Since the introduction of the National Income and Product Accounts (NIPA) in 1946, the US has experienced 11 recessions. In every recession nonresidential private fixed investment slowed significantly on a year-over-year basis and in eight out of 11 recessions, private fixed investment actually declined on a year-over-year basis. And only once, in 1986-1987, did the year-over-year growth rate in gross private fixed investment fall into negative territory without a recession hitting the economy (note: In 1952, the growth rate went negative and the economy entered a recession 11 months later). As of 3Q2016, the year-over-year change in private fixed investment is at -1.06%.
We know that the most dangerous (expensive?) words in finance and economics are ‘but this time is different’. With that in mind, here is a reason why this time might be different (or why it might be like 1986-1987).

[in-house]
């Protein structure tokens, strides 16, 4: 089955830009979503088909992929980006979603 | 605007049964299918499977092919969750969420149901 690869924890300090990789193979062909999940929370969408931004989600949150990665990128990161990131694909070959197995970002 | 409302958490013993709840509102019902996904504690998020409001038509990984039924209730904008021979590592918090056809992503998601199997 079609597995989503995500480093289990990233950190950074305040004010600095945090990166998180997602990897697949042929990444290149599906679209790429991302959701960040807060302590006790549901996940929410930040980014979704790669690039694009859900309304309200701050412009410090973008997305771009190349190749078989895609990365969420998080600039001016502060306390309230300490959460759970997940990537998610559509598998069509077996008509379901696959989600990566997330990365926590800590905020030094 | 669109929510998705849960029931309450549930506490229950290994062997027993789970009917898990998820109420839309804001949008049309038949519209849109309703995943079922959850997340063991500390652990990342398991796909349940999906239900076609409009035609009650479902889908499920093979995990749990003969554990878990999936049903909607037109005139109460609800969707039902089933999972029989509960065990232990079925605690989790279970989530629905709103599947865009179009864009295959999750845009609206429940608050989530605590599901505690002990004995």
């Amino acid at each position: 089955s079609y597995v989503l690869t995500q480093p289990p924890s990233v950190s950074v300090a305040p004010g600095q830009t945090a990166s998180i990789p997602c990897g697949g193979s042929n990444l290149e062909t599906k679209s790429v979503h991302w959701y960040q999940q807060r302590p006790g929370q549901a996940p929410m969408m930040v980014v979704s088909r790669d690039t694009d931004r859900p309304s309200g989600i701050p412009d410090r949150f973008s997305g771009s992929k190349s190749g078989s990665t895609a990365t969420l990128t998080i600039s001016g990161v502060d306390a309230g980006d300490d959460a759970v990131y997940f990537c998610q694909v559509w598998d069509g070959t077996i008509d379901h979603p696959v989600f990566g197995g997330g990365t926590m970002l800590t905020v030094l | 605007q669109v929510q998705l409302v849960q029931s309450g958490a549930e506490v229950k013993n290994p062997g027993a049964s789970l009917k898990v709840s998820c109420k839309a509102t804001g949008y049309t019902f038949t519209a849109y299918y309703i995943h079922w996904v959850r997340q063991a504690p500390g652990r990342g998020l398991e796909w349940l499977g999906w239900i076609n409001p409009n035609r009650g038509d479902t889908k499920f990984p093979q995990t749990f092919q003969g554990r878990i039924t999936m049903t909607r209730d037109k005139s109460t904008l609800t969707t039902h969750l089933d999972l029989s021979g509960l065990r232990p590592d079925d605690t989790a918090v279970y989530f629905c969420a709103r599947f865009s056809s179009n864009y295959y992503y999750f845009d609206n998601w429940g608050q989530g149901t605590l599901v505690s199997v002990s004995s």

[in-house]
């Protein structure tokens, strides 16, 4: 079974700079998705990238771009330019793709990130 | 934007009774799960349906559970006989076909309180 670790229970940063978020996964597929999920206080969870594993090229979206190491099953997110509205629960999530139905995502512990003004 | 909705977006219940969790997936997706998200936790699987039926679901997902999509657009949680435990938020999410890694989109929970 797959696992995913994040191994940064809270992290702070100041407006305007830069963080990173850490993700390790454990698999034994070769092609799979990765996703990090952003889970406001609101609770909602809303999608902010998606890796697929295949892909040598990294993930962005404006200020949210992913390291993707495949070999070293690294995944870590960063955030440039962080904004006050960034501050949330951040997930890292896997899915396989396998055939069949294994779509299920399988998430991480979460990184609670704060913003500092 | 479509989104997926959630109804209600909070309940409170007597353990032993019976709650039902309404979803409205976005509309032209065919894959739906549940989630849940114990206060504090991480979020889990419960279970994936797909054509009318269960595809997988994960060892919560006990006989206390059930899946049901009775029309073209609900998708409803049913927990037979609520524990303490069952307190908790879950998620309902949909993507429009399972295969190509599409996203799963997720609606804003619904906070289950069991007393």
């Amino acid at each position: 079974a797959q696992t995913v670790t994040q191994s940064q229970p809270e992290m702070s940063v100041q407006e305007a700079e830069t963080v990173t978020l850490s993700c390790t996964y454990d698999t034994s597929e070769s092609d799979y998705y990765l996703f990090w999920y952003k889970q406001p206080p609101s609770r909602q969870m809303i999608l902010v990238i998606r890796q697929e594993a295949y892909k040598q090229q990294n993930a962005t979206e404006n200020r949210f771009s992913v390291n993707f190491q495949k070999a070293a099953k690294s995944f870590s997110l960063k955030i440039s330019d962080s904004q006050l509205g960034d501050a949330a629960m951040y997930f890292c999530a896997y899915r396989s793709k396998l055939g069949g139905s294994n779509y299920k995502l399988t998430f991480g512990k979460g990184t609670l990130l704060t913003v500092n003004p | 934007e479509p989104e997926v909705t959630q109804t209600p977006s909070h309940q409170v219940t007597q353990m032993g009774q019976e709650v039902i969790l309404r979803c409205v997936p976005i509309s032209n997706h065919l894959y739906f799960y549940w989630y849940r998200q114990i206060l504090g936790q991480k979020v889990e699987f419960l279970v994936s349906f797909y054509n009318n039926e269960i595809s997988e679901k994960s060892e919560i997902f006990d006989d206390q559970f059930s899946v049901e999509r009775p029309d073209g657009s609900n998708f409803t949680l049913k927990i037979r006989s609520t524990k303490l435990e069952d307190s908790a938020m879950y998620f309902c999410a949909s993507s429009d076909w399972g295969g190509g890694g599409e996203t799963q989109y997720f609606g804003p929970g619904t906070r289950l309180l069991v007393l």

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Nonresidential gross private fixed investment is made up of two categories: tangible and intangible investment. Tangible investment includes investments in equipment and structures. Intangible investment is made up of intangible property products. The decline in the overall aggregate category falls squarely on the shoulders of the tangible portion of fixed investment. The year-over-year rate of change of investment in equipment and structures is at -3.80%. At the same time, investment in intangible fixed investment continues to grow at a healthy 5.05% year-over-year clip. Why this time might be different is that intangible investments continue to account for a greater share of overall business investment and currently represents one-third of total fixed investment. The current level is just a few percentage points off of the all-time high share of total business investment that occurred in 2009 (when companies slashed fixed investment in the recession by a much larger degree than they cut intangible investment). Since 1992, intangible investments on a nominal dollar basis has accounted for a greater amount of fixed investment than investments in structures. That is too say that over the last several decades it has become quite clear that businesses are using more of their capex budget on intangible investment relative to tangible investment (yet company-level accounting doesn’t recognize this type of investment). If intangible investment continues to hold up well than the US may be able to slide by a recession even if tangible fixed investment is signalling otherwise.